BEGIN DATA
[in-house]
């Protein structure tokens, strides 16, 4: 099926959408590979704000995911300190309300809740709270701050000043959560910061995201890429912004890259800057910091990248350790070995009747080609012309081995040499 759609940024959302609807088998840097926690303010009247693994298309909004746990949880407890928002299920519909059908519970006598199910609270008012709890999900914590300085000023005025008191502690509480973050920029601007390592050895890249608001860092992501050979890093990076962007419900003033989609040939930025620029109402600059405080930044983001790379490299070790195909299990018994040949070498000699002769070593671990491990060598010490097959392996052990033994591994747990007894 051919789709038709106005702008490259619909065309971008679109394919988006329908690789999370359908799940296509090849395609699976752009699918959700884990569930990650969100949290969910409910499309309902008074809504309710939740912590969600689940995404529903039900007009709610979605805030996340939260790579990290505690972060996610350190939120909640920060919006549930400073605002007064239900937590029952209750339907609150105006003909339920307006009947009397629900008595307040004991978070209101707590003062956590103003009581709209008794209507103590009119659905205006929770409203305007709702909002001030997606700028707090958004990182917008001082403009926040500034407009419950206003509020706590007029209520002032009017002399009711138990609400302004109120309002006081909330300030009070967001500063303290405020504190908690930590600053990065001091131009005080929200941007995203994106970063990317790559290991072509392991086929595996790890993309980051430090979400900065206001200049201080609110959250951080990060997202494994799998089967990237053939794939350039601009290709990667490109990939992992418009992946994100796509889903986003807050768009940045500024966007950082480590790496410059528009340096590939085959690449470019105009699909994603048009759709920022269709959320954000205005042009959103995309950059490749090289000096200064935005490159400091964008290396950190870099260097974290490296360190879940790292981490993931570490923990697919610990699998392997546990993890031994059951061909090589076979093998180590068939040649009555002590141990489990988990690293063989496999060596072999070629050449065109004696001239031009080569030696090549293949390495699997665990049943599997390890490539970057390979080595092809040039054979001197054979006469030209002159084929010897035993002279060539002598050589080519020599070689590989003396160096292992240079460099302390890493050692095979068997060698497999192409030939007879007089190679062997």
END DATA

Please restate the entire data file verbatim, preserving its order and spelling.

[in-house]
């Protein structure tokens, strides 16, 4: 099926959408590979704000995911300190309300809740709270701050000043959560910061995201890429912004890259800057910091990248350790070995009747080609012309081995040499 759609940024959302609807088998840097926690303010009247693994298309909004746990949880407890928002299920519909059908519970006598199910609270008012709890999900914590300085000023005025008191502690509480973050920029601007390592050895890249608001860092992501050979890093990076962007419900003033989609040939930025620029109402600059405080930044983001790379490299070790195909299990018994040949070498000699002769070593671990491990060598010490097959392996052990033994591994747990007894 051919789709038709106005702008490259619909065309971008679109394919988006329908690789999370359908799940296509090849395609699976752009699918959700884990569930990650969100949290969910409910499309309902008074809504309710939740912590969600689940995404529903039900007009709610979605805030996340939260790579990290505690972060996610350190939120909640920060919006549930400073605002007064239900937590029952209750339907609150105006003909339920307006009947009397629900008595307040004991978070209101707590003062956590103003009581709209008794209507103590009119659905205006929770409203305007709702909002001030997606700028707090958004990182917008001082403009926040500034407009419950206003509020706590007029209520002032009017002399009711138990609400302004109120309002006081909330300030009070967001500063303290405020504190908690930590600053990065001091131009005080929200941007995203994106970063990317790559290991072509392991086929595996790890993309980051430090979400900065206001200049201080609110959250951080990060997202494994799998089967990237053939794939350039601009290709990667490109990939992992418009992946994100796509889903986003807050768009940045500024966007950082480590790496410059528009340096590939085959690449470019105009699909994603048009759709920022269709959320954000205005042009959103995309950059490749090289000096200064935005490159400091964008290396950190870099260097974290490296360190879940790292981490993931570490923990697919610990699998392997546990993890031994059951061909090589076979093998180590068939040649009555002590141990489990988990690293063989496999060596072999070629050449065109004696001239031009080569030696090549293949390495699997665990049943599997390890490539970057390979080595092809040039054979001197054979006469030209002159084929010897035993002279060539002598050589080519020599070689590989003396160096292992240079460099302390890493050692095979068997060698497999192409030939007879007089190679062997």